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Labor in Late 19th Century America Essay

In the nineteenth century, the life of the working class in America was not easy. The wages were low. The working conditions were hazardous and sometimes even dangerous. People had to work long hours just to be able to make ends meet. Even women and children were involved in the working process. However, despite all workers’ efforts, they had “little of the wealth which the growth of the nation had generated” (“The Struggle of Labor” par. 1). This period of American history is characterized by the mass discontent of the population and numerous labor strikes. What were the causes of those, how did they emerge, and how successful they were?

The Background: Factors that Led to the Rise of the Labor

Industrialization and Deskilling

One of the primary reasons for labor unions to emerge was the technological development. It resulted in the situation when machines made the majority of goods and products, so highly skilled craftspeople were no longer needed (“Rise of Industrial America” par. 2). Instead of doing their works, those highly skilled craftspeople watched machines knitting socks and sewing dresses, “seeing a product through from beginning to end” (“Rise of Industrial America” par. 3). Factories at that time wanted only ordinary workers who were supposed to do one or two simple and routinely repetitive tasks. Additionally, the pace of work became faster and faster, and all of this resulted in workers doing too much of work for too long hours.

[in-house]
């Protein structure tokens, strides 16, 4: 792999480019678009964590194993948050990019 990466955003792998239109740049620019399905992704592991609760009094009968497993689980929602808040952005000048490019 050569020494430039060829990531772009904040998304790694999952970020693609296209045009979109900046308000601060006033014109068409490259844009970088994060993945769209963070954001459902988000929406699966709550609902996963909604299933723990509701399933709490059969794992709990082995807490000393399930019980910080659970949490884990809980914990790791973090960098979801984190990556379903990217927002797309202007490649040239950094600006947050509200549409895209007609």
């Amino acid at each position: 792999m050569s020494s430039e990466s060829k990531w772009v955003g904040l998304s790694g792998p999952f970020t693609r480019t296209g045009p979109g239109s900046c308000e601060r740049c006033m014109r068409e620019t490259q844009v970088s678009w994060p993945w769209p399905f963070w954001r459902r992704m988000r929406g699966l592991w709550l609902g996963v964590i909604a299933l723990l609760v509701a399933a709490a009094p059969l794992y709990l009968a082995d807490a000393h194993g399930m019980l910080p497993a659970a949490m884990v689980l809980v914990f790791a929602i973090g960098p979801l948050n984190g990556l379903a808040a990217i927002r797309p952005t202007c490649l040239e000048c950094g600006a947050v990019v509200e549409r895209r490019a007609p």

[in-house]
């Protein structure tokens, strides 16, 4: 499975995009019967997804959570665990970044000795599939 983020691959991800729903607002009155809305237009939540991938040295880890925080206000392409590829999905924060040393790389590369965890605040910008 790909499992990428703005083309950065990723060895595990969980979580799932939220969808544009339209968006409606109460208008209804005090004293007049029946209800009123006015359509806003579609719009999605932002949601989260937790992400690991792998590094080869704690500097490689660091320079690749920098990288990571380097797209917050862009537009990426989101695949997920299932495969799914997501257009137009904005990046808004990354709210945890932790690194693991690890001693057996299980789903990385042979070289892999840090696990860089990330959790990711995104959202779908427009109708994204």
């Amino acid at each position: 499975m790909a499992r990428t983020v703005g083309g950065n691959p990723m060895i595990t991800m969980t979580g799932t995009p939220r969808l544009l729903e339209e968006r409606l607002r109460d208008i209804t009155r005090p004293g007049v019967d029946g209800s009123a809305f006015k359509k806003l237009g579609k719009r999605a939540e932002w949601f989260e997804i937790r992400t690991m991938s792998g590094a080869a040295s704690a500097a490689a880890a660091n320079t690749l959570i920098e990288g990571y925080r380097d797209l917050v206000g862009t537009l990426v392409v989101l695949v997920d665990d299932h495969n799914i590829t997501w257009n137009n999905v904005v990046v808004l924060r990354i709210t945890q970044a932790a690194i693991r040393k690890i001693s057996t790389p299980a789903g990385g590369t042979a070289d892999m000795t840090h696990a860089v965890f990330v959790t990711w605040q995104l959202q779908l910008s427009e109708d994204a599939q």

Increased Number of Women and Children in the Work Force

The process of deskilling, in its turn, lead to another problem – an increasing number of women and children among factory workers. Since they were able to do simple work, which demanded practically no skills, and could be paid with lower wages than men usually had, factories willingly recruited them. Because of the high level of poverty, women and children simply had not any other option than to take that offer. After 1880, the women’s employment almost doubled in comparison with previous years, and by the end of the nineteenth century, they made up more than one-fifth of all manufacturing workers (“Late Nineteenth- and Early Twentieth-Century Economic Trends” par. 10). The number of working children doubled by the end of the century as well (“The Struggle of Labor” par. 5).

Active Flow of Immigrants

The third most significant cause of the emergence of labor unions was the flow of immigrants coming to the United States from non-English-speaking countries of Europe, particularly from its southern and eastern parts. Between 1880 and 1920, the total number of immigrants was more than 23 million (“Late Nineteenth- and Early Twentieth-Century Economic Trends” par. 10). The majority of those immigrants could not speak English and were unskilled factory workers who came to America for better work conditions. The immigrants were considered as the cheap labor force. Besides, considering the high demand for workplaces, factory managers provided people with even more unpleasant working conditions enforcing them to work hard, for long hours and low wages.